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Victorian London: The Tale of a City 1840--1870 Paperback – February 20, 2007
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From Publishers Weekly
Picard (Elizabeth's London) opens this entertaining study of London's modern transformation with the exemplary tale of engineering genius Joseph Bazalgette's new sewer complex, which relieved the city's stink from overflowing cesspits. She goes on to show how the rise of railways transformed Victorian urban planning, spurring the growth of commuter suburbs. Touching on philanthropic initiatives in public housing, Picard also describes the architectural quirks of the typical Victorian middle-class terraced house and the everyday workings of the city's police, fire, water, gas and refuse services. Picard uses the material details of working, middle and upper classes to tell the story of Victorian class difference, dwelling on the hardships of the domestic servant and the intricacies of some of London's more successful trades, from tanning to piano manufacture to sugar refining. She also provides a fascinating history of London hospitals and medical schools. Although Picard depends heavily on the writings of Jane Carlyle (wife of Thomas Carlyle) and the chronicler of Victorian poverty Thomas Mayhew, Picard's use of servant diaries, the journals of visiting French tourists and contemporary advice manuals is effective and often humorous. Arch and conversational in tone, Picard's history is an informative treat. 32 pages of color photos. (Apr. 3)
Copyright © Reed Business Information, a division of Reed Elsevier Inc. All rights reserved. --This text refers to an out of print or unavailable edition of this title.
The author freezes a three-decade time frame to capture the essence--literally, the sights, sounds, and odors--of the British capital at the height of the Victorian era. Picard's systematic examination offers both detail and insight into conditions of life, from all walks of life, as she presents an account at once greatly factual and highly atmospheric. The format is logical and the material easy to follow, with chapters ranging in topic from "Smells" (to really appreciate London back then, the author instructs the reader to "think of the worst smell you have ever met"), "The Streets," "Destitution and Poverty," "Upper Classes and Royalty," "Health," "Education," and "Religion." Not for casual browsers but for serious and well-versed readers seeking to stoke their interest in learning more about the city that, at the time, was the world's capital. Brad Hooper
Copyright © American Library Association. All rights reserved --This text refers to an out of print or unavailable edition of this title.
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Top Customer Reviews
Because of the title, I was hoping for an in-depth analysis of LONDON, above all. I wanted descriptions of neighborhoods, of shopping districts, photographs of streetfronts, details of every district, its flavor, and the changes it underwent. The book is nearly useless in that regard.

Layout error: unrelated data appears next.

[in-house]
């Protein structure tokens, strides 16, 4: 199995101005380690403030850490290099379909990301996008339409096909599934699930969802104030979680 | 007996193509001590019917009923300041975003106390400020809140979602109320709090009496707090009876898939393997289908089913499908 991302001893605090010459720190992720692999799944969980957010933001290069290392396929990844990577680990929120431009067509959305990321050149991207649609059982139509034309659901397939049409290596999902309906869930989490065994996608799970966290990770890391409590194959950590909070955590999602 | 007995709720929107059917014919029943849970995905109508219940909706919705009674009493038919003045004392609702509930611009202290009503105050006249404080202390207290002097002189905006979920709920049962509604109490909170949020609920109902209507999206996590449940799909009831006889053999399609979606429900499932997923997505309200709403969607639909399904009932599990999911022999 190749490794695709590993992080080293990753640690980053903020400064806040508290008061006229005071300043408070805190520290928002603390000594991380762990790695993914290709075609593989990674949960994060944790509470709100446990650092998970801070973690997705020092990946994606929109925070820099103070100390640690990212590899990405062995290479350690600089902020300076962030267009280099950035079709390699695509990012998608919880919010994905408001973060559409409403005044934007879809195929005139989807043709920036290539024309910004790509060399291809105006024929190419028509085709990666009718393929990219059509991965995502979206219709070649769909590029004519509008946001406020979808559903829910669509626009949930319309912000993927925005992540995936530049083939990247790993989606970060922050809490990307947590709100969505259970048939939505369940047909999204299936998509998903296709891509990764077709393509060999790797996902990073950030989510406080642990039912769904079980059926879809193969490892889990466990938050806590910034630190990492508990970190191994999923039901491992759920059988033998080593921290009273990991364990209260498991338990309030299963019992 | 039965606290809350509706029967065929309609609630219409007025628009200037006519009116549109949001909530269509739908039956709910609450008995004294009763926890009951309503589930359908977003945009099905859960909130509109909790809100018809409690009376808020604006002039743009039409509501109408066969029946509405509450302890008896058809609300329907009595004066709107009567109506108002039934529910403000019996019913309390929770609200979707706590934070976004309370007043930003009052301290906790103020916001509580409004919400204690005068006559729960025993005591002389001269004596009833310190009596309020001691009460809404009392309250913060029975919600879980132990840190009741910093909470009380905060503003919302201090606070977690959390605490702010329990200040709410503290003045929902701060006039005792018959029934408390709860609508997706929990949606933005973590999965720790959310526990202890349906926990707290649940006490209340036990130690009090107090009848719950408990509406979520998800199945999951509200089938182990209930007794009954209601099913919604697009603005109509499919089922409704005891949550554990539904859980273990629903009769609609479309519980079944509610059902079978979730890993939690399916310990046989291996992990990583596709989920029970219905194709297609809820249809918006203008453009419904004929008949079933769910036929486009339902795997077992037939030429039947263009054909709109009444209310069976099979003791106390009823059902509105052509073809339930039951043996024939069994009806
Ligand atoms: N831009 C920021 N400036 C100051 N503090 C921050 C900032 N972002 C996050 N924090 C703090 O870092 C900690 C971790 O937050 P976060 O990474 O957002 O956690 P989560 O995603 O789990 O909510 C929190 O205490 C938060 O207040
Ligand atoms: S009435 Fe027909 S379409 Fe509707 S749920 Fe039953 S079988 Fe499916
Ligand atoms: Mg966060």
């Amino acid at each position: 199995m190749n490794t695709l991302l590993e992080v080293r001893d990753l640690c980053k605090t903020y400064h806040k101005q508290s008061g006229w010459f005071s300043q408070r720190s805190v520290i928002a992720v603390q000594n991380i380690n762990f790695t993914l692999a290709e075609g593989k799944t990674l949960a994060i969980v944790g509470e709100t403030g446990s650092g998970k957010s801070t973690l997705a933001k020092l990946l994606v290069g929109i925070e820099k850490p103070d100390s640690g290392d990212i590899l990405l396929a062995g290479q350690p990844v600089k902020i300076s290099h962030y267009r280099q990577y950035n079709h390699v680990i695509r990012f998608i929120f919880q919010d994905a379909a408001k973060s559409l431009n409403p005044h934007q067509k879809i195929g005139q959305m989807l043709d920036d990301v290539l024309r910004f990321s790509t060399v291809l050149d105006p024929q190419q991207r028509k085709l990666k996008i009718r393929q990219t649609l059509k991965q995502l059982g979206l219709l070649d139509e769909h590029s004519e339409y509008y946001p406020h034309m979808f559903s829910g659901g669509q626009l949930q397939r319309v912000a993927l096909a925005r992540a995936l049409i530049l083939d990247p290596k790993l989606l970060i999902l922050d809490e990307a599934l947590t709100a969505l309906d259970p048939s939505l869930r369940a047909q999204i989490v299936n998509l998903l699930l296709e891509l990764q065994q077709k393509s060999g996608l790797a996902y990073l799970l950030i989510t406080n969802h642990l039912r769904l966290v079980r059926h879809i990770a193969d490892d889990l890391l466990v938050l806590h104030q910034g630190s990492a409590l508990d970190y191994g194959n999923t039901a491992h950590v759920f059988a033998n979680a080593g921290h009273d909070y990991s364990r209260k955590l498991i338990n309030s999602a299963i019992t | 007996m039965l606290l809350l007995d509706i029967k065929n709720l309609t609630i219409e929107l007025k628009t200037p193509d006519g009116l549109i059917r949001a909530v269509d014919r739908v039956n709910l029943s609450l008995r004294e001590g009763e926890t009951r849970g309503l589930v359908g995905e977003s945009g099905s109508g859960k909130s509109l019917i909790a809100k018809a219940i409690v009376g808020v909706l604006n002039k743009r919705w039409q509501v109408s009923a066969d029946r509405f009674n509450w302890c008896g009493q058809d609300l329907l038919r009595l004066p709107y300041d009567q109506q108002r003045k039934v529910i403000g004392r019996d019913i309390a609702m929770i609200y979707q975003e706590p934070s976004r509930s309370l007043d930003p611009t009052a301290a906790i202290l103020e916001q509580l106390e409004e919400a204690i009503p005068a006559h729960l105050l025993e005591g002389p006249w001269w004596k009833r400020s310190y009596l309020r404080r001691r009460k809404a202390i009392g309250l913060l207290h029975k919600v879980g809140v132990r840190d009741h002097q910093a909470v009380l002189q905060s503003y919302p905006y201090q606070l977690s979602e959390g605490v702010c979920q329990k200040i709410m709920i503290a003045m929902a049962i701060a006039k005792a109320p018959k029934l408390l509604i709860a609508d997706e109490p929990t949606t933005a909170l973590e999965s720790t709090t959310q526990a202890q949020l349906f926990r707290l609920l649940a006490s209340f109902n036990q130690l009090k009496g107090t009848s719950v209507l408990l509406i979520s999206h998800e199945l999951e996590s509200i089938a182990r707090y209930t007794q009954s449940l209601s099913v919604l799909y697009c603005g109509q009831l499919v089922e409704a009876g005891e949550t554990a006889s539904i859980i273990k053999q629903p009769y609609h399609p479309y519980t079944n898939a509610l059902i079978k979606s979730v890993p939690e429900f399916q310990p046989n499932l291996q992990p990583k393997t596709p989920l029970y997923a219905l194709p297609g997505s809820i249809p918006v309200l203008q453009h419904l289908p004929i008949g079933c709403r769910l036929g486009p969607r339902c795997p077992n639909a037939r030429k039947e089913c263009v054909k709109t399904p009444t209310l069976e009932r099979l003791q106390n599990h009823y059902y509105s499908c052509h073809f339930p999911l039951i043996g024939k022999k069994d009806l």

If you not are wanting compact information about the historical London but rather rather a general book about Victorian attitudes, amusements, and pasttimes with a little dash of infrastructural information, this is a great read. It is a shame that the book's title and blurb do not reflect the content.
Quick note: The author was thrown off my pictures of servant girls in fancy dresses. Early photography studios kept a stock of nice clothes on hand, and so what a lower-middle to low class person is wearing in a photography studio picture shouldn't be thought to be representative of what they actually owned.
Elizabethan London: Restoration London; Dr. Johnson's London
and now this fourth book in the series.
Picard has done her homework: her reading of first person diaries and sources; periodical articles from the age. She includes
excellent secondary sources giving the reader an accurate view of
life when Victoria reigned the British Empire. The little Queen
ruled for 64 years from 1837 to her death in 1901.
Picard's chapters deal with such topics as:
daily life for the poor, middle class and wealthy;
the smells and the sights of London;
male and female fashions;
church life and the judicial system of Victorian England;
Amusements from opera strolling in the park to riding a horse
on Rotten Row.
Household appliances and the chores of childrearing;
Disease and Death traditions. Medicine made progress.
the growth of the railroads and road construction;
the Great Crystal Palace Exhibition of 1851;
Education expanding its opportunities through Ragged Schools
and church schools.
There are many other topics but you get the idea. The book is
not thrilling but it is essential to a student of English history or literature who wants to sample life for the average
Londoner living from 1840-1870.
This book is an encyclopedia of life in London, informative.
Picard's research is excellent, and she has the ability to make even a discussion of sewer systems interesting. The primary focus is on the middle to lower classes -- if you are looking for stories about the haute bourgeoisie and the aristocrats and how they lived, this is not the book.
A great introduction to Victorian London.